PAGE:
I’ve said it before and I’ll say it again: In my opinion, cannabis is WAY safer than alcohol. But what happens when the two are combined? I’m not talking about getting crossfaded after you decide to take a puff or two after a night of drinking — I’m talking canna-beverages.
Weed beer and wine have been on the horizon for a while, but as someone who has had the exciting experience of trying beer brewed with THC-laden cannabis (shout out to good friends who brew excellent beers!) I will be the first to say that THC + alcohol, at least within the same beverage, can be a dangerous proposition. And by “dangerous” I don’t mean that there is inherent physical risk (besides falling asleep); moreso that drinks of that nature, if/when they do appear on the market, will need to be highly regulated to ensure a safe and proper dosage. Most people just won’t be able to crush a six pack of THC beer (or a bottle of weed wine) like they may be able to do with their alcohol of choice sans cannabis.
So far, every legal state has prohibited combining THC and alcohol in the same beverage, thus makers of weed beverages like beer and wine often remove the alcohol before the cannabis is added, or they are offered in non-smoking, edibles-only social gatherings.
But what about CBD? THC’s softer sister compound, increasingly popular for it’s non-psychoactive healing effects for just about everyone, could have great potential as a companion to alcohol. In fact, breweries and bars in legal states are already serving up CBD-infused beers and cocktails (see recipe below), and with the recent legalization of hemp nationwide, there seems to be an influx of CBD-infused everything popping up in every corner store. But what happens when you combine CBD with alcohol? More research is needed, as always seems to be the case with cannabis (and will be until we have federal legalization), but what we do know so far might surprise you.
Unlike mixing THC and alcohol, which can increase the effect of THC in the bloodstream and lead to a less-than-ideal level of intoxication, scientists are discovering that CBD may actually help to temper the effect of alcohol in one’s system. Even as early as 1979, a study published in the journal Psychopharmacology reported that participants who were given a mix of CBD and alcohol had lower blood alcohol levels than participants who had just been given alcohol, though there weren’t any notable differences in impairment of motor skills.” (So don’t go thinking you can use CBD to sober up and drive, folks!) Since then, multiple studies have shown that CBD acts as a neuroprotective antioxidant, and can actually help to protect the body and brain from alcohol-induced neurodegeneration and oxidative damage to the liver, as well as reduce alcohol consumption and withdrawal symptoms. Further, a recent review awaiting publication in the journal Frontiers in Pharmacology found that “because of its impact on various aspects of the disease (including ‘intake, motivation, relapse, anxiety and impulsivity’), CBD ‘could have a significant action on drinking levels in human subjects with [alcohol use disorder].'”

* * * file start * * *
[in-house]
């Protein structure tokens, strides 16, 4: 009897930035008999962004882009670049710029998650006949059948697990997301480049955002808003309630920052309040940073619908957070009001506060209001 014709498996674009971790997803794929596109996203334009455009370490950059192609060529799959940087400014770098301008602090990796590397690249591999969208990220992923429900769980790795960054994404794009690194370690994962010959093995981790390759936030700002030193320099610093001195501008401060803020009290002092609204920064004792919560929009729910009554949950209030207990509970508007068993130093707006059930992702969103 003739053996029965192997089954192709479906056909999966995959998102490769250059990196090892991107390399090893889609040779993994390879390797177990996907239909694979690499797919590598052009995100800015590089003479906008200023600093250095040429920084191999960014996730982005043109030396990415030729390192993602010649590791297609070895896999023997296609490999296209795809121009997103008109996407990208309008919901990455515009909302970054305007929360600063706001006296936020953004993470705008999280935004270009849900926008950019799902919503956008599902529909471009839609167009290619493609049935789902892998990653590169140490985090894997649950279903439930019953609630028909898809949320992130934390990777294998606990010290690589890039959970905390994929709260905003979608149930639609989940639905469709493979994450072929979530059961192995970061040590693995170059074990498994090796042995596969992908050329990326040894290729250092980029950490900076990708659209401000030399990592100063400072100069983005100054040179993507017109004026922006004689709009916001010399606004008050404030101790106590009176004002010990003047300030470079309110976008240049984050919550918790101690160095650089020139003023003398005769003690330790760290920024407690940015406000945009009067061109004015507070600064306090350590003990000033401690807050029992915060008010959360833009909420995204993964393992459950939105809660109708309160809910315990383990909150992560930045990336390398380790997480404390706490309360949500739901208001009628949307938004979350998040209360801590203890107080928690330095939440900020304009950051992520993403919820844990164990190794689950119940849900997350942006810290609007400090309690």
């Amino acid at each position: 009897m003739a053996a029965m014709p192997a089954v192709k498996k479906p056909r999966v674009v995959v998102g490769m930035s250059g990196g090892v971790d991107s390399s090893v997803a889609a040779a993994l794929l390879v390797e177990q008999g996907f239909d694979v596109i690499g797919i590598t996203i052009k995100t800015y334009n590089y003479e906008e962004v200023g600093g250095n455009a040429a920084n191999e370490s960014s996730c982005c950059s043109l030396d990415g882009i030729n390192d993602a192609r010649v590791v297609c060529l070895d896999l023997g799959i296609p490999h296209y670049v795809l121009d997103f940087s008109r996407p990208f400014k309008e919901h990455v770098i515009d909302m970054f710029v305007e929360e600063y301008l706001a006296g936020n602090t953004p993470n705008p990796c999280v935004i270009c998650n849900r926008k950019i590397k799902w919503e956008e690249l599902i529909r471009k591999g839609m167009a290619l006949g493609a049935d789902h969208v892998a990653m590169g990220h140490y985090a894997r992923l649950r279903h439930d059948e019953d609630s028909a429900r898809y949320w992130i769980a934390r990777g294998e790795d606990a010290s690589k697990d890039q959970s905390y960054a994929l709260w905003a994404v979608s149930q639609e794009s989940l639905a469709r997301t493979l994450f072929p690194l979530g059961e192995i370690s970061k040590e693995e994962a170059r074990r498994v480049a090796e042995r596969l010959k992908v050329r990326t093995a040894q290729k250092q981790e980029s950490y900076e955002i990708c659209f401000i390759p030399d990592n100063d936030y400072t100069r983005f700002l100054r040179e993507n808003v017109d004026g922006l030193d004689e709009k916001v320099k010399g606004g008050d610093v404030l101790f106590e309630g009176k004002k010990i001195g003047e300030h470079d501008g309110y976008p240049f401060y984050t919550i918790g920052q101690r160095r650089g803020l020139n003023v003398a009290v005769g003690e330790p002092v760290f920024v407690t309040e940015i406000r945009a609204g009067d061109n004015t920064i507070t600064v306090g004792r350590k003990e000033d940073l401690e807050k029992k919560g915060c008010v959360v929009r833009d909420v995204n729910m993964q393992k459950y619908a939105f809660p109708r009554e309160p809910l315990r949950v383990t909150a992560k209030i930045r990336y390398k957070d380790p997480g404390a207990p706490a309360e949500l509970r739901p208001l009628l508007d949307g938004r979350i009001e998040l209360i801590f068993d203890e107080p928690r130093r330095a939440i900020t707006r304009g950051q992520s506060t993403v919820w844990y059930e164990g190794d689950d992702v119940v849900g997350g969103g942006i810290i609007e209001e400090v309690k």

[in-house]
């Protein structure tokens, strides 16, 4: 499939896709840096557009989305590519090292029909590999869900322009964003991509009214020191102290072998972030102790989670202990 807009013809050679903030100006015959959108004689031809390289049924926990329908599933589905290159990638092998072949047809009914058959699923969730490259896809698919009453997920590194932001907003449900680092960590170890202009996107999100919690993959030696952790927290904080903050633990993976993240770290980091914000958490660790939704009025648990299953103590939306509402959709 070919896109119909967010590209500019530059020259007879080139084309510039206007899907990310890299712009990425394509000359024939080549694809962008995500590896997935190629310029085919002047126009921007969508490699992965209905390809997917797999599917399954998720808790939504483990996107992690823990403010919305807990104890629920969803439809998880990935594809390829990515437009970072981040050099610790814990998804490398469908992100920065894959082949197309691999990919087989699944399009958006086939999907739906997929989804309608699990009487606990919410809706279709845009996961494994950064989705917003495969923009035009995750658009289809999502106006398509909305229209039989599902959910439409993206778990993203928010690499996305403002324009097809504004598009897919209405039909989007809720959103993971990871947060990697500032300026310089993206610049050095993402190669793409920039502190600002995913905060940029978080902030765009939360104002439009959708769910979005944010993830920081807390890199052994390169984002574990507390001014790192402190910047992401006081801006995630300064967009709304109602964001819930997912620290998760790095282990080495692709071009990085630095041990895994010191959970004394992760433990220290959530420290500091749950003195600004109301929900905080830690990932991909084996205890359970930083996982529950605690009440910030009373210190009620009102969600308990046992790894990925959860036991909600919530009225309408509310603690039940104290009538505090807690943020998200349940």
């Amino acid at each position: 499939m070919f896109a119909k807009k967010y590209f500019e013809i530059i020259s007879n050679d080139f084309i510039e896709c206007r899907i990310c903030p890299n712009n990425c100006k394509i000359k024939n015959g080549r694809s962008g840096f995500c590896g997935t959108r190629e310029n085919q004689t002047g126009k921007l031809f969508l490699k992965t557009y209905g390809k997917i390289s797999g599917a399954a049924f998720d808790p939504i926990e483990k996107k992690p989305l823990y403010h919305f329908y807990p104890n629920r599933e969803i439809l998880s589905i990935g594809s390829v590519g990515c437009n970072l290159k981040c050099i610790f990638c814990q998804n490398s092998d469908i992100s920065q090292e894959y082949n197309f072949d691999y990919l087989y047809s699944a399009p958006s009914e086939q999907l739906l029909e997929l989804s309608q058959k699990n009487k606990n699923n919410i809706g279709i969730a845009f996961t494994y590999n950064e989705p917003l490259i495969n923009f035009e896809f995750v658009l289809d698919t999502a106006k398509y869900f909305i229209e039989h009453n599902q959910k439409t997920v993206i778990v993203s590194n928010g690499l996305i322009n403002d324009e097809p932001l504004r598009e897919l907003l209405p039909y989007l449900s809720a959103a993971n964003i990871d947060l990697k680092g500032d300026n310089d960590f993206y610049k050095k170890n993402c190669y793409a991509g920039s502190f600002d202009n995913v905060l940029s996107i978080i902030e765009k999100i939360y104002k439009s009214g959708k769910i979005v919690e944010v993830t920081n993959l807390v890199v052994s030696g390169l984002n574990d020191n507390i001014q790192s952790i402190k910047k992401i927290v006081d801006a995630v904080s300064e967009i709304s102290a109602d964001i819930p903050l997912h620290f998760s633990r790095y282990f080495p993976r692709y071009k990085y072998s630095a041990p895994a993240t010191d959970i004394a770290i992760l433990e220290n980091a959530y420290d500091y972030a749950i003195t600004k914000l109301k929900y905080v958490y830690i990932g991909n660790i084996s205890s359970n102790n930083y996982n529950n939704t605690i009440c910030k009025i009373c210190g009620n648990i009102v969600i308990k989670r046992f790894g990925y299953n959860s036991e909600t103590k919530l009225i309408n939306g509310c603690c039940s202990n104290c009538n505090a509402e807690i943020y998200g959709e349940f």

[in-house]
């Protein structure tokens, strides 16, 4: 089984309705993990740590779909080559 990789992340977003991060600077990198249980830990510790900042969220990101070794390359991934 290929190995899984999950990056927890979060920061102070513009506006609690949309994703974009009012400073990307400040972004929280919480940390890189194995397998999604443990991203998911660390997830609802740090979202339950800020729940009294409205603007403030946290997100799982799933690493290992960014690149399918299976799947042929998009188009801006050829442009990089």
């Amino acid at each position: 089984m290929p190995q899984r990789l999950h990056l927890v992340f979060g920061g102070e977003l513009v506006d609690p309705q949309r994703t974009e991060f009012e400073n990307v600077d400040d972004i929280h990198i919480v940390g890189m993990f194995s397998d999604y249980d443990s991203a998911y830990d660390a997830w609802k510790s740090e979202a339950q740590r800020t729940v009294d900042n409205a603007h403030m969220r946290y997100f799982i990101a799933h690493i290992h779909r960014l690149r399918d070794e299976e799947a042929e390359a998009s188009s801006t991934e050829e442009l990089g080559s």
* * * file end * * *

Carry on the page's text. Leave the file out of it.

Unfortunately, because the FDA has yet to approve the use of CBD in food and beverages, even hemp-derived CBD-infused drinks are still considered unlawful, and the Alcohol and Tobacco Trade Bureau is unlikely to approve of CBD in alcoholic beverages until the FDA changes its tune. So for now, those looking to experiment with mixing cannabis and alcohol will have to administer the substances separately, or make their own cocktail at home (hot toddy, anyone?). Because there are so many variables and every body is different, no matter which method you choose (or if you’re drinking CBD, THC or both), remember to start low and go slow. It’s a good idea to start with non-alcoholic drinks, choose a safe environment (like your home) for the experimental experience, and wait at least 30 minutes between beverages. Drink responsibly!
CBD Hot Toddy:
- Heat 1-2 cups of hot liquid cider (add whiskey if you’re feeling frisky)
- Add 1/4 ounce honey and 1 pull of tincture (preferably alcohol-based) to the mix
- Garnish with 1 cinnamon stick, 1 lemon wedge, and serve